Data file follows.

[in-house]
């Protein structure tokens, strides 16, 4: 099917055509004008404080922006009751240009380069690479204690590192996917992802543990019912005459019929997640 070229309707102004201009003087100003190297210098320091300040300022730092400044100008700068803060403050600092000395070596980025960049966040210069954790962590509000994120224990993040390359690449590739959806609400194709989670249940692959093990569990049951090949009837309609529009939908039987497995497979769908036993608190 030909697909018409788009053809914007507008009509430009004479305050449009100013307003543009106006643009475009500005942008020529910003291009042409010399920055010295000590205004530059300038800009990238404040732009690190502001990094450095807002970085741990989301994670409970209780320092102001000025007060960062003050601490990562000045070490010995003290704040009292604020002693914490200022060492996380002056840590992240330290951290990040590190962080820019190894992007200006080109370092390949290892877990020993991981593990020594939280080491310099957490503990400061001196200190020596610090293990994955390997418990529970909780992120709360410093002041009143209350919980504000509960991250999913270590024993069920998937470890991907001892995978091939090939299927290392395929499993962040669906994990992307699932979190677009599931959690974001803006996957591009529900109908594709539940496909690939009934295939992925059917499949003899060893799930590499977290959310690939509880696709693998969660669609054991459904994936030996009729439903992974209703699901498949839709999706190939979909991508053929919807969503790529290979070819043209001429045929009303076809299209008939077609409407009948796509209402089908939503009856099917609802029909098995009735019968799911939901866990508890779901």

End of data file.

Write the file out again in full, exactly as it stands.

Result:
[in-house]
């Protein structure tokens, strides 16, 4: 099917055509004008404080922006009751240009380069690479204690590192996917992802543990019912005459019929997640 070229309707102004201009003087100003190297210098320091300040300022730092400044100008700068803060403050600092000395070596980025960049966040210069954790962590509000994120224990993040390359690449590739959806609400194709989670249940692959093990569990049951090949009837309609529009939908039987497995497979769908036993608190 030909697909018409788009053809914007507008009509430009004479305050449009100013307003543009106006643009475009500005942008020529910003291009042409010399920055010295000590205004530059300038800009990238404040732009690190502001990094450095807002970085741990989301994670409970209780320092102001000025007060960062003050601490990562000045070490010995003290704040009292604020002693914490200022060492996380002056840590992240330290951290990040590190962080820019190894992007200006080109370092390949290892877990020993991981593990020594939280080491310099957490503990400061001196200190020596610090293990994955390997418990529970909780992120709360410093002041009143209350919980504000509960991250999913270590024993069920998937470890991907001892995978091939090939299927290392395929499993962040669906994990992307699932979190677009599931959690974001803006996957591009529900109908594709539940496909690939009934295939992925059917499949003899060893799930590499977290959310690939509880696709693998969660669609054991459904994936030996009729439903992974209703699901498949839709999706190939979909991508053929919807969503790529290979070819043209001429045929009303076809299209008939077609409407009948796509209402089908939503009856099917609802029909098995009735019968799911939901866990508890779901």